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Sustainability: Where are we? Jerry Tate answers... 
Monday 26 Nov 2012
 
Sustainability: Where are we going? 
 
Image: Damien Farrell 
 
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ECO WAN

Editorial

How sustainability is going to change the architectural industry over the next few years 


I think an issue that Sofie Pelsmakers brings up in her article is very interesting; the concept that all good architecture should be sustainable architecture. Until this thinking becomes the mainstream we will still need to have a sustainability award to highlight and communicate forward-thinking projects.

The opportunity when judging a project for a sustainability award must be the integration of a low environmental impact with the core design concept. As a profession we are facing a clear challenge; the reduction of resource consumption whilst meeting the demands of inevitable global growth. We do however have a significant advantage over previous generations of architects; that is our ability to gather and analyse data and our connection to an extensive communication network. The Sustainable Building of the Year Award can build on these advantages, providing a global snapshot which will act as an inspiration for all those working within the building industry.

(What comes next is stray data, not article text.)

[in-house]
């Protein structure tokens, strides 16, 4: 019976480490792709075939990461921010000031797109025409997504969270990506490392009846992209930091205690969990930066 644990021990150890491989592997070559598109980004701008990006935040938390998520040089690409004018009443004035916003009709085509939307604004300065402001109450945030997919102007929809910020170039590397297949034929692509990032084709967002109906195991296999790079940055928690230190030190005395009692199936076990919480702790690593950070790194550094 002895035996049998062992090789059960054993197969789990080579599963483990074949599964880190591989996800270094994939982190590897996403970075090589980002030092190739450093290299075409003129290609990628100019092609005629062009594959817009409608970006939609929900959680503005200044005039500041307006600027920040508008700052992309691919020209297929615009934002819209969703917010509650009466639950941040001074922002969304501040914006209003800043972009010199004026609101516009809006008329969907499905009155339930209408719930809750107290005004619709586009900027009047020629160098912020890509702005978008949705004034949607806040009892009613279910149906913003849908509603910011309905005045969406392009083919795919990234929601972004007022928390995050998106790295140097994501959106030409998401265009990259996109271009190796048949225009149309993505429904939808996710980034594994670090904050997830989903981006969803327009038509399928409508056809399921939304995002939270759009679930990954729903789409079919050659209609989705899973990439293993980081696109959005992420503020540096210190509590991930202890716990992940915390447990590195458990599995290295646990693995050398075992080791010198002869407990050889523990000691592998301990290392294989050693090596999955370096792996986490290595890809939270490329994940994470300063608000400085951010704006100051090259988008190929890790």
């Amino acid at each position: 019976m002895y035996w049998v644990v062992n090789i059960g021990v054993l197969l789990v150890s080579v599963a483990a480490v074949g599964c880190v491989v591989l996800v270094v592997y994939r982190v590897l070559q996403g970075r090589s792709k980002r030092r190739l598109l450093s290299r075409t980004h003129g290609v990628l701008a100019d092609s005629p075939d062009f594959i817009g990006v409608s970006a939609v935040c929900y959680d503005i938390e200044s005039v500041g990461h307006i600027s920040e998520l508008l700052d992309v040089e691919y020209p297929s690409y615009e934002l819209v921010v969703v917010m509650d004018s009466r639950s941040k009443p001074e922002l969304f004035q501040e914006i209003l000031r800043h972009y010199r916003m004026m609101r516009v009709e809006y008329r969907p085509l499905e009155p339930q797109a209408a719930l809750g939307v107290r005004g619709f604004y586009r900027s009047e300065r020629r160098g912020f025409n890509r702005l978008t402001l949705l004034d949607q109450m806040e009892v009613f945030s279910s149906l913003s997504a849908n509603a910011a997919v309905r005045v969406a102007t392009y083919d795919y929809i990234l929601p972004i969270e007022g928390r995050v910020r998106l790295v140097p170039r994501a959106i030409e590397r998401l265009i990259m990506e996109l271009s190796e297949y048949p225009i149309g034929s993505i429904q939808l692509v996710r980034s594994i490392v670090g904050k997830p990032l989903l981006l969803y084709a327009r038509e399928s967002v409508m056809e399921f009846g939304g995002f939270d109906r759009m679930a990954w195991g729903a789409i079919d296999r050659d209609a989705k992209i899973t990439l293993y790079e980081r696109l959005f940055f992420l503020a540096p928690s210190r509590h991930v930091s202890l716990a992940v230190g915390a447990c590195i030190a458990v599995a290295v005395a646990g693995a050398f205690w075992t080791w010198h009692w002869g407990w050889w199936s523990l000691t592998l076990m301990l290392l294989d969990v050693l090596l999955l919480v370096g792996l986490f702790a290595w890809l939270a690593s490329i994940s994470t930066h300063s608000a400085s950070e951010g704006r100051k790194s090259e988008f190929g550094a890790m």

It is this inspiration that can be the most effective tool to help us move forwards. ‘Sustainable’ as a description can sound at best dull and at worst negative; selling a future where we use less resources is very difficult. But if this is described as lowering your energy bills, reducing wasted water, improving your local ecology or using local materials and craftsmen, then potentially clear outcomes frame the concept in a much more positive light.

For example as Alan Ford has observed, biomimicry is one of the most interesting trends in sustainable design, and whilst it is clearly not the only strategy available, it is a great example of a positive vision of our future. Buildings such as Mick Pearce’s Eastgate Centre in Harare, based on the idea of a Termite Mound for climate control, have had a huge global impact in demonstrating how a strategic concept can follow through to an extremely successful development.

In the end without a vision a building cannot be delivered and as a profession it is our job to provide this.

Jerry Tate is the principal of Jerry Tate Architects and will be a judge for the inaugural WAN Sustainable Building of the Year Award. He has extensive experience delivering residential, arts, education, commercial and sustainability projects.

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Editorial

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